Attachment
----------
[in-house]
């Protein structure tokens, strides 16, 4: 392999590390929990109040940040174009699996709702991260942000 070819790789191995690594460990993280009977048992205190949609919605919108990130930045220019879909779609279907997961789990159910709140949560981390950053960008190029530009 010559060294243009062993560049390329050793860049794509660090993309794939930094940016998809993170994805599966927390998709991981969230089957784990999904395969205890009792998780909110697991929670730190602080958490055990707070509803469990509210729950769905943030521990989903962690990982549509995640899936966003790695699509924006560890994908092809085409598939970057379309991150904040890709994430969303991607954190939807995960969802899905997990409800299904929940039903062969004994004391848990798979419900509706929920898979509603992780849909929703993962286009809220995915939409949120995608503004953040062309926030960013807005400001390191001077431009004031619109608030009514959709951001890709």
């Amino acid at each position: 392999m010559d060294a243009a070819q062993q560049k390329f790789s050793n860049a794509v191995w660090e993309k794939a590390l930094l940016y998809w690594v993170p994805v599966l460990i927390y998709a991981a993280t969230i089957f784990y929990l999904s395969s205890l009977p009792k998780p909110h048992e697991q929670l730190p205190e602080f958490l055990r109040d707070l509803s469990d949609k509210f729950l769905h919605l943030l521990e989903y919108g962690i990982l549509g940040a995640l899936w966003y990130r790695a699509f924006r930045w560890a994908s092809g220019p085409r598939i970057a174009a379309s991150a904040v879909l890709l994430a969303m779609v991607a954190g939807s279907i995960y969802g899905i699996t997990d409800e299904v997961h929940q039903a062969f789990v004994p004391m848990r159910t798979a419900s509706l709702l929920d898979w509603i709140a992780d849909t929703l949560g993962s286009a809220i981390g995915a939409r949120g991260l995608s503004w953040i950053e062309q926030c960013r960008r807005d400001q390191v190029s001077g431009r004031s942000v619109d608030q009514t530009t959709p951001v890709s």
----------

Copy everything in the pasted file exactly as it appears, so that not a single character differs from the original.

[in-house]
């Protein structure tokens, strides 16, 4: 392999590390929990109040940040174009699996709702991260942000 070819790789191995690594460990993280009977048992205190949609919605919108990130930045220019879909779609279907997961789990159910709140949560981390950053960008190029530009 010559060294243009062993560049390329050793860049794509660090993309794939930094940016998809993170994805599966927390998709991981969230089957784990999904395969205890009792998780909110697991929670730190602080958490055990707070509803469990509210729950769905943030521990989903962690990982549509995640899936966003790695699509924006560890994908092809085409598939970057379309991150904040890709994430969303991607954190939807995960969802899905997990409800299904929940039903062969004994004391848990798979419900509706929920898979509603992780849909929703993962286009809220995915939409949120995608503004953040062309926030960013807005400001390191001077431009004031619109608030009514959709951001890709």
């Amino acid at each position: 392999m010559d060294a243009a070819q062993q560049k390329f790789s050793n860049a794509v191995w660090e993309k794939a590390l930094l940016y998809w690594v993170p994805v599966l460990i927390y998709a991981a993280t969230i089957f784990y929990l999904s395969s205890l009977p009792k998780p909110h048992e697991q929670l730190p205190e602080f958490l055990r109040d707070l509803s469990d949609k509210f729950l769905h919605l943030l521990e989903y919108g962690i990982l549509g940040a995640l899936w966003y990130r790695a699509f924006r930045w560890a994908s092809g220019p085409r598939i970057a174009a379309s991150a904040v879909l890709l994430a969303m779609v991607a954190g939807s279907i995960y969802g899905i699996t997990d409800e299904v997961h929940q039903a062969f789990v004994p004391m848990r159910t798979a419900s509706l709702l929920d898979w509603i709140a992780d849909t929703l949560g993962s286009a809220i981390g995915a939409r949120g991260l995608s503004w953040i950053e062309q926030c960013r960008r807005d400001q390191v190029s001077g431009r004031s942000v619109d608030q009514t530009t959709p951001v890709s």